Source: Journal of Drugs in Dermatology - Category: Dermatology Tags: J Drugs Dermatol Source Type: research
Authors: Green LJ, Yamauchi PS, Kircik LH Abstract Psoriasis (PsO) is a common, systemic, chronic inflammatory disease characterized by key clinical symptoms, including itching, pain, and scaling, and is associated with substantial physical, psychosocial, and economic health burdens. Currently, there is no cure for PsO; however, the introduction of biologic therapies has revolutionized the clinical management of patients with PsO by expanding treatment options to include multiple therapies with different mechanisms of action targeting cytokines, including tumor necrosis factor inhibitors (TNFis), interleukin (IL)-1...
Source: Journal of Drugs in Dermatology - Category: Dermatology Tags: J Drugs Dermatol Source Type: research
ConclusionDifferent from current algorithms, our technique focuses on a particular problem in the field of speech pathology detection (SPD), not yet explored in detail, proposing a way to successfully solve it. Furthermore, the results we obtained stimulate broaden studies involving speech data inconsistencies whilst providing a valid contribution.
Source: Biomedical Signal Processing and Control - Category: Biomedical Science Source Type: research
Anyone else using these ALTO guidelines for non opioid pain management in your ED? We have a non opioid pain policy with big banners in the ED informing patients and although physicians are technically free to order whatever they think is appropriate, we get emails with the names of physicians who are the biggest offenders with ordering narcotics in the ER so there is definitely pressure to not order them if you can help it. FMD is 100% behind the push for no opioids. At first, I was really... ALTO....sounds like a muppet character
Source: Student Doctor Network - Category: Universities & Medical Training Authors: Tags: Emergency Medicine Source Type: forums
Condition:   Postoperative Pain Interventions:   Drug: Piroxicam group;   Drug: Placebo Sponsor:   Ain Shams University Recruiting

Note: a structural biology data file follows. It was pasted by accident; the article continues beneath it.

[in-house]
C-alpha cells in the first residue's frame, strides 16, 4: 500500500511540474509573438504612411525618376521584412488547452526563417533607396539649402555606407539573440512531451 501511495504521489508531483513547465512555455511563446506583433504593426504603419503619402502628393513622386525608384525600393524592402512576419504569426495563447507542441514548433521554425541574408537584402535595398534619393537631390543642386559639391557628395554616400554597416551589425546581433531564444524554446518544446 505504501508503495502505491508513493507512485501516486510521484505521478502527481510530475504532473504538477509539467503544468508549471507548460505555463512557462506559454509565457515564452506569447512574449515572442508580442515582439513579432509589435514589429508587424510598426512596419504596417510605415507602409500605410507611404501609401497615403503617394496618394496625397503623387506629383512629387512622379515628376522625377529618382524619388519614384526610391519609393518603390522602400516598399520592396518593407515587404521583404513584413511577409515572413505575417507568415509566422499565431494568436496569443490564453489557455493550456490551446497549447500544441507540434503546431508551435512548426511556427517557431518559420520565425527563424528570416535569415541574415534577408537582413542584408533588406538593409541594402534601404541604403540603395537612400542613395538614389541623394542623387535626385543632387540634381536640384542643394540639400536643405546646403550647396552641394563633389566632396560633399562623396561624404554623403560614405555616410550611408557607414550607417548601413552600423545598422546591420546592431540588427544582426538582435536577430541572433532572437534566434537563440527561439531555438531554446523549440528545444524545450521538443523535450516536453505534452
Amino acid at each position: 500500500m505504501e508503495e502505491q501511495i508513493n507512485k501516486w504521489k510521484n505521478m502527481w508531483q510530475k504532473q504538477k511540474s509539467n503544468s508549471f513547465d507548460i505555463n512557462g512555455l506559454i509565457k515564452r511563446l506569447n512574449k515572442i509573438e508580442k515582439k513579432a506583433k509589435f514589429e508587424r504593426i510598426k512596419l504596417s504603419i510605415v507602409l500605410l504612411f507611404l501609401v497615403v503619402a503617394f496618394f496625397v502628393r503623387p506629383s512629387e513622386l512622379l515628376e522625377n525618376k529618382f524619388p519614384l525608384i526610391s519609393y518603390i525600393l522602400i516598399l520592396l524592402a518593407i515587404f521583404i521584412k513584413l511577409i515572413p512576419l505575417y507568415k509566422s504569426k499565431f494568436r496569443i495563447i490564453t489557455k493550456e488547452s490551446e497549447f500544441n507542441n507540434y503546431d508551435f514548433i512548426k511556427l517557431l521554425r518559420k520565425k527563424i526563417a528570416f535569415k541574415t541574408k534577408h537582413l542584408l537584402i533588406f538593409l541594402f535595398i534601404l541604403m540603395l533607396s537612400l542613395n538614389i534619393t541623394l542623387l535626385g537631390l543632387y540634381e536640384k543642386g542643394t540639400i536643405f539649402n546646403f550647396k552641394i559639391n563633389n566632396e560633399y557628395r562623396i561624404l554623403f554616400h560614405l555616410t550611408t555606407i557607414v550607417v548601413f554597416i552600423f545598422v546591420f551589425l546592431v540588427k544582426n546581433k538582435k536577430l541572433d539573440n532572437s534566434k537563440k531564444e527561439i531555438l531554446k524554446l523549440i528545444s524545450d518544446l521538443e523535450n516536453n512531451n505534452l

Source: ClinicalTrials.gov - Category: Research Source Type: clinical trials
Over the past few years I’ve been pondering the presumed gap between people living with pain and the people who “treat” or work with them.  Most of my readers will know that I live with widespread pain (aka fibromyalgia) or pain that is present in many parts of my body, and the associated other symptoms like DOMS that last for weeks not a day or two, and increased sensitivity to heat, cold, pressure, chilli, sound and so on. I first “came out” with my pain about 15 years ago: that is, I first disclosed to people I worked with that I had this weird ongoing pain – and finally joined...
Source: HealthSkills Weblog - Category: Anesthesiology Authors: Tags: Chronic pain Professional topics Research Therapeutic approaches inclusion inequality Source Type: blogs
Publication date: Available online 23 May 2015 Source:Best Practice & Research Clinical Rheumatology Author(s): Daniel J. Clauw Until recently, most clinicians considered chronic pain to be typically due to ongoing peripheral nociceptive input (i.e., damage or inflammation) in the region of the body where the individual is experiencing pain. Clinicians are generally aware of a few types of pain (e.g., headache and phantom limb pain) where chronic pain is not due to such causes, but most do not realize there is not a single chronic pain state where any radiographic, surgical, or pathological description of peripheral ...
Source: Best Practice and Research Clinical Rheumatology - Category: Rheumatology Source Type: research